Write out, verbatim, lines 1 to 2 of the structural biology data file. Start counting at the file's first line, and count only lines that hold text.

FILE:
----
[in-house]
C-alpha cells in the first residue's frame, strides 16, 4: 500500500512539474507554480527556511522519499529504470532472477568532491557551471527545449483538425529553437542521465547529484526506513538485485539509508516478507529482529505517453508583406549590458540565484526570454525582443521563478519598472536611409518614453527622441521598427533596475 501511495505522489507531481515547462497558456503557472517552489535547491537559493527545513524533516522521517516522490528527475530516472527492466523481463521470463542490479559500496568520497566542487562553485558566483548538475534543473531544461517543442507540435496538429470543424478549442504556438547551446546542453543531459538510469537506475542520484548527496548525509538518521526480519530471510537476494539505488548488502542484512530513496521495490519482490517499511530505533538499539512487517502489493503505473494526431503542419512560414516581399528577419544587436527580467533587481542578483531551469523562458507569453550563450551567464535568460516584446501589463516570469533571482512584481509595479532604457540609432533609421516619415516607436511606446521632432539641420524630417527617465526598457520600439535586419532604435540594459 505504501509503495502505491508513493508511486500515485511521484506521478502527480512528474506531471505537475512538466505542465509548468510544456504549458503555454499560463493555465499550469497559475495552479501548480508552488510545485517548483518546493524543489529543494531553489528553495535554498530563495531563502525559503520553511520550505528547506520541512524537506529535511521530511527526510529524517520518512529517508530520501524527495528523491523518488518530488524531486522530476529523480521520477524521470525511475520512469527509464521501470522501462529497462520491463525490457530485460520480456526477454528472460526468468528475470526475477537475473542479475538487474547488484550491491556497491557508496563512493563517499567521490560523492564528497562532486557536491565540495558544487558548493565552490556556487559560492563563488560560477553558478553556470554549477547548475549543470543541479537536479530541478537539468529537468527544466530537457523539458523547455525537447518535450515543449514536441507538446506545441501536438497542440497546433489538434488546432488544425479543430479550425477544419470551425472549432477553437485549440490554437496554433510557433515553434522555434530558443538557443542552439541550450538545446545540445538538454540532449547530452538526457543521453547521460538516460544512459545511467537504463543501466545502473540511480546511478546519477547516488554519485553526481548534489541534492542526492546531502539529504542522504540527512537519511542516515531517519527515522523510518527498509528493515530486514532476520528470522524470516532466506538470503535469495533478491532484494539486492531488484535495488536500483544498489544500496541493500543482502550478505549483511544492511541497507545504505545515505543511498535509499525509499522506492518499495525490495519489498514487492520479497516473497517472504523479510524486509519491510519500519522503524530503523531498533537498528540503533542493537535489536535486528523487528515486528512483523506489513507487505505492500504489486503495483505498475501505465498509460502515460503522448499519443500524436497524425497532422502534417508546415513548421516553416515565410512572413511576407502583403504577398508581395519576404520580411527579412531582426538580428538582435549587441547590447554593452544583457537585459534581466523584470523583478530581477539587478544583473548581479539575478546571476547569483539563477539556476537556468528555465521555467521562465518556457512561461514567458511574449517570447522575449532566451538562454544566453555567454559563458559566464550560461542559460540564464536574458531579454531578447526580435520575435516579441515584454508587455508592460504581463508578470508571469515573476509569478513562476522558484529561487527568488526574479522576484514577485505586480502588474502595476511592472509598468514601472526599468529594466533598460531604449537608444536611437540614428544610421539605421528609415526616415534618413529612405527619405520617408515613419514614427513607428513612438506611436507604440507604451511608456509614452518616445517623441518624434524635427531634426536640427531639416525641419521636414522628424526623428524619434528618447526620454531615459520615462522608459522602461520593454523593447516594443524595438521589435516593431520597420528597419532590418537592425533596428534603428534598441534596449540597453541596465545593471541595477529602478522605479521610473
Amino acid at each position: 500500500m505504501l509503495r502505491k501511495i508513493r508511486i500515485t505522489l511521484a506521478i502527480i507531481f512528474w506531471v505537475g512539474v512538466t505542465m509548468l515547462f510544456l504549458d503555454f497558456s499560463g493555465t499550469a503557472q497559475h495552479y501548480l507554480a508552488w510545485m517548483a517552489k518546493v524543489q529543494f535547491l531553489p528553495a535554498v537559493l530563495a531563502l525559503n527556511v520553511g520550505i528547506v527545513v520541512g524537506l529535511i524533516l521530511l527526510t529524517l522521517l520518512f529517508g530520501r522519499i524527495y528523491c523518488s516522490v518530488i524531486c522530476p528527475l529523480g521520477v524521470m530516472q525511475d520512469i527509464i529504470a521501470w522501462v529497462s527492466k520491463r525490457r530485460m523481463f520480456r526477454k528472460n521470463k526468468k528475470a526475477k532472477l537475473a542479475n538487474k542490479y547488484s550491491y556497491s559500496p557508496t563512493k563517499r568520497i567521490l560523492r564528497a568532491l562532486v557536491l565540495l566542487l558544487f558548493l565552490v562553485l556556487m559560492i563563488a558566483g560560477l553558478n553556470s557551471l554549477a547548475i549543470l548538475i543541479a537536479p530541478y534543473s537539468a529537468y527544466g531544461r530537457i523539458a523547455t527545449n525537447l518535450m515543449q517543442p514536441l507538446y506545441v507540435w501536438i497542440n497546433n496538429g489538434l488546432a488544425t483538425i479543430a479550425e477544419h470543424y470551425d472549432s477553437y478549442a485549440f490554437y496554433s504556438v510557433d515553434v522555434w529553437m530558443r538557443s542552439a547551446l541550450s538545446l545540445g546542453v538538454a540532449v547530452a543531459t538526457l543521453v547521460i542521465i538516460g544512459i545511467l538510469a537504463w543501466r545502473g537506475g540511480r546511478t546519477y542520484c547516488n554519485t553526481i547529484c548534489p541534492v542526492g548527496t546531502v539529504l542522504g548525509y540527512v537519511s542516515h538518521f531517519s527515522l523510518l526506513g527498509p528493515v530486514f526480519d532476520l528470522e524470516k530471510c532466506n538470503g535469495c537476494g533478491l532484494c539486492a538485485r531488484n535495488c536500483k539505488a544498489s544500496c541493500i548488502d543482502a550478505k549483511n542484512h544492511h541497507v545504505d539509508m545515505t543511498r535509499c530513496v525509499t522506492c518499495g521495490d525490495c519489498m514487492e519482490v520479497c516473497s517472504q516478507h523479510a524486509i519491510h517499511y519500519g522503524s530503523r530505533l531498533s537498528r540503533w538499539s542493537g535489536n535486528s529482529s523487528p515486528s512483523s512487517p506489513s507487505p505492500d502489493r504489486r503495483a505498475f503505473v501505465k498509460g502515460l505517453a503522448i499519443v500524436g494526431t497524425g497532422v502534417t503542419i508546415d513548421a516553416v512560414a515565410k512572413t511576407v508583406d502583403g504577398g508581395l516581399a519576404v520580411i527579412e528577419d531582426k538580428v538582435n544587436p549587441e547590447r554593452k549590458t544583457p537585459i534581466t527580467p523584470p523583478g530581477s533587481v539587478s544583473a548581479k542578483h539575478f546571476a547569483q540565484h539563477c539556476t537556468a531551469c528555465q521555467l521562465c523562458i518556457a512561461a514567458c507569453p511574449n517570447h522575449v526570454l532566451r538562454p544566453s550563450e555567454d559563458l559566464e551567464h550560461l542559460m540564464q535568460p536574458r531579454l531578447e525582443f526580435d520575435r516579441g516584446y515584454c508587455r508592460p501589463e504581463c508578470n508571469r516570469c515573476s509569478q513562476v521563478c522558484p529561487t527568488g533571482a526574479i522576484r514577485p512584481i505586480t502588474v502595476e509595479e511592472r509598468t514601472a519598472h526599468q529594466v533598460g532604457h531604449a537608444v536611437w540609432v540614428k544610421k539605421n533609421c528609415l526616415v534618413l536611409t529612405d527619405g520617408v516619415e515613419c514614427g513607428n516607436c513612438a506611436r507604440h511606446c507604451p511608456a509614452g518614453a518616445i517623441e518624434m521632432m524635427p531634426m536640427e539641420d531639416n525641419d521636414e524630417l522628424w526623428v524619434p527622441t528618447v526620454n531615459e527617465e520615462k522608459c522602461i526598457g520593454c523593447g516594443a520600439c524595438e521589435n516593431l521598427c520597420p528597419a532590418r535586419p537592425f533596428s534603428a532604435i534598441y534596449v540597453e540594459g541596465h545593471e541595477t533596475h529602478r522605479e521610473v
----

[in-house]
C-alpha cells in the first residue's frame, strides 16, 4: 500500500512539474507554480527556511522519499529504470532472477568532491557551471527545449483538425529553437542521465547529484526506513538485485539509508516478507529482529505517453508583406549590458540565484526570454525582443521563478519598472536611409518614453527622441521598427533596475 501511495505522489507531481515547462497558456503557472517552489535547491537559493527545513524533516522521517516522490528527475530516472527492466523481463521470463542490479559500496568520497566542487562553485558566483548538475534543473531544461517543442507540435496538429470543424478549442504556438547551446546542453543531459538510469537506475542520484548527496548525509538518521526480519530471510537476494539505488548488502542484512530513496521495490519482490517499511530505533538499539512487517502489493503505473494526431503542419512560414516581399528577419544587436527580467533587481542578483531551469523562458507569453550563450551567464535568460516584446501589463516570469533571482512584481509595479532604457540609432533609421516619415516607436511606446521632432539641420524630417527617465526598457520600439535586419532604435540594459 505504501509503495502505491508513493508511486500515485511521484506521478502527480512528474506531471505537475512538466505542465509548468510544456504549458503555454499560463493555465499550469497559475495552479501548480508552488510545485517548483518546493524543489529543494531553489528553495535554498530563495531563502525559503520553511520550505528547506520541512524537506529535511521530511527526510529524517520518512529517508530520501524527495528523491523518488518530488524531486522530476529523480521520477524521470525511475520512469527509464521501470522501462529497462520491463525490457530485460520480456526477454528472460526468468528475470526475477537475473542479475538487474547488484550491491556497491557508496563512493563517499567521490560523492564528497562532486557536491565540495558544487558548493565552490556556487559560492563563488560560477553558478553556470554549477547548475549543470543541479537536479530541478537539468529537468527544466530537457523539458523547455525537447518535450515543449514536441507538446506545441501536438497542440497546433489538434488546432488544425479543430479550425477544419470551425472549432477553437485549440490554437496554433510557433515553434522555434530558443538557443542552439541550450538545446545540445538538454540532449547530452538526457543521453547521460538516460544512459545511467537504463543501466545502473540511480546511478546519477547516488554519485553526481548534489541534492542526492546531502539529504542522504540527512537519511542516515531517519527515522523510518527498509528493515530486514532476520528470522524470516532466506538470503535469495533478491532484494539486492531488484535495488536500483544498489544500496541493500543482502550478505549483511544492511541497507545504505545515505543511498535509499525509499522506492518499495525490495519489498514487492520479497516473497517472504523479510524486509519491510519500519522503524530503523531498533537498528540503533542493537535489536535486528523487528515486528512483523506489513507487505505492500504489486503495483505498475501505465498509460502515460503522448499519443500524436497524425497532422502534417508546415513548421516553416515565410512572413511576407502583403504577398508581395519576404520580411527579412531582426538580428538582435549587441547590447554593452544583457537585459534581466523584470523583478530581477539587478544583473548581479539575478546571476547569483539563477539556476537556468528555465521555467521562465518556457512561461514567458511574449517570447522575449532566451538562454544566453555567454559563458559566464550560461542559460540564464536574458531579454531578447526580435520575435516579441515584454508587455508592460504581463508578470508571469515573476509569478513562476522558484529561487527568488526574479522576484514577485505586480502588474502595476511592472509598468514601472526599468529594466533598460531604449537608444536611437540614428544610421539605421528609415526616415534618413529612405527619405520617408515613419514614427513607428513612438506611436507604440507604451511608456509614452518616445517623441518624434524635427531634426536640427531639416525641419521636414522628424526623428524619434528618447526620454531615459520615462522608459522602461520593454523593447516594443524595438521589435516593431520597420528597419532590418537592425533596428534603428534598441534596449540597453541596465545593471541595477529602478522605479521610473